10. What a great site! I am homeschooling mom of 5 girls (3 of them are school age) and this looks like a fun winter art project to do with them. Do you think we could do this with Sculpy clay?



    October 24, 2010

    • Of course. You won’t have the same results as ceramics but any type of clay is fine as long as it can be manipulated by children. Ceramic projects are meant only for teachers with ceramic experience. I like ceramics because the finished piece is really a keeper and often kept for many years by the parents. Air dry clay and Sculpty clay don’t have the same durability (some may argue) and it’s more of a craft experience. Use what you’re familiar with.


      October 24, 2010

  11. I am enjoying looking at your different ceramics projects. I agree that those are the most treasured among the elementary lessons. We’re lucky if any other work survives the backpack ride home at the end of the day. jan

    Snippety Gibbet

    November 26, 2010

    • Everyone should check these out. Super cute and a great example of adapting a kinder lesson to sixth grade. Great job!


      December 12, 2010

  12. Can you use regular glaze to paint features just like you used underglaze?


    December 11, 2011

    • Hi Chris…what kind of regular glaze? I’m not sure what you mean.


      December 12, 2011

  13. Hiya Patty! I love your site and refer to it often for springboards for my projects…have you ever heard of stroke and coat glaze? It is a bit pricey, but it has an overcoat built right in and the colors are bright and true every time. Easy stuff for little ones to handle and you don’t have to spend time overglazing!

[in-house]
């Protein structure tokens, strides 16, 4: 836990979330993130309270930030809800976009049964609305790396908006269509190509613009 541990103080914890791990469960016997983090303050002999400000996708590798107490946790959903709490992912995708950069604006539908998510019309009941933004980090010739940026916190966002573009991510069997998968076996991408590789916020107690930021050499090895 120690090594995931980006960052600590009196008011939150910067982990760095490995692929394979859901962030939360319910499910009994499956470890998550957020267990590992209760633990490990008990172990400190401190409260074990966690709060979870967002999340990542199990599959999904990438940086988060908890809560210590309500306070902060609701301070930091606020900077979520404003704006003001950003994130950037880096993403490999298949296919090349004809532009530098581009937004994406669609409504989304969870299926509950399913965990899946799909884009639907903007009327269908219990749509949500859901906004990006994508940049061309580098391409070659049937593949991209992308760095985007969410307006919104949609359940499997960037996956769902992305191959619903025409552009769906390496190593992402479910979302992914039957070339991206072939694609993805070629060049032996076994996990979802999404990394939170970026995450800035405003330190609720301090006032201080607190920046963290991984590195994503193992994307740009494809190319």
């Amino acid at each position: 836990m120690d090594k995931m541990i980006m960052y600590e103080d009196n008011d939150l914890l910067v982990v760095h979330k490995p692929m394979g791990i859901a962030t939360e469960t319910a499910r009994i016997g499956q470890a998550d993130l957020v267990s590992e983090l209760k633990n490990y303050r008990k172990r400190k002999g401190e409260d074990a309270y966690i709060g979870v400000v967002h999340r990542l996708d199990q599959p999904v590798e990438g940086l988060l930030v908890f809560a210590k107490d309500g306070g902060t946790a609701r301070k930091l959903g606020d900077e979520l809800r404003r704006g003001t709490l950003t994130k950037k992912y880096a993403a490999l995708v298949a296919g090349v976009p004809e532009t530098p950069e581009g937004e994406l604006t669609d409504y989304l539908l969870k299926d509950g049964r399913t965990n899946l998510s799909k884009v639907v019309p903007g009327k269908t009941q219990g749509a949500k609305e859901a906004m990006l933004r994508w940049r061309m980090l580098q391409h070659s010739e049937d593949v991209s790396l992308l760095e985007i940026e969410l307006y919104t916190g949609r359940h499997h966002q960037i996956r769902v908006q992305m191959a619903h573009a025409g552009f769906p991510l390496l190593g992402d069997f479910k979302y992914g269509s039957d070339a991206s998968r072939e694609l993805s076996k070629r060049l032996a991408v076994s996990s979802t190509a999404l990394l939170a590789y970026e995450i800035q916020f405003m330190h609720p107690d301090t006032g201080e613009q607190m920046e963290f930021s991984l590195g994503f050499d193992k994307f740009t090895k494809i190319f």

January 14, 2012

    • You know, I’ve heard other art teachers mention it before. Does it really look as good as the traditional glaze? I’m intrigued.


      January 14, 2012

  14. I love this site because you give such practical advice- you are obviously there in the trenches. How do you send home ceramics projects so that they don’t break?


    April 25, 2013

    • I give the teacher a box with all the precious cargo wrapped up in newspaper. Lately, I’ve been collecting the plastic apple palettes that I buy at Costco…great for xmas ornaments and ceramic pumpkins!

      Patty Palmer

      April 25, 2013

  15. Hi Patty,

    Just did these and they are just the cutest! I made them a little larger because I did them with 2nd -6th grade students. We all had so much fun making them.:) I had them make a large pinch pot, a medium pinch pot and a small pinch pot. Made sure that they didn’t open them up to much. Scored and slipped them all together, smoothed out where they attached and then poked a hole all the way through. Added the hats, scarves, noses, eyes, buttons, etc. We poked holes for arms last. Thank you for the idea. Can’t wait to see these glazed. Happy winter! 🙂


    December 2, 2014

What do you think?

Your email address will not be published. Required fields are marked *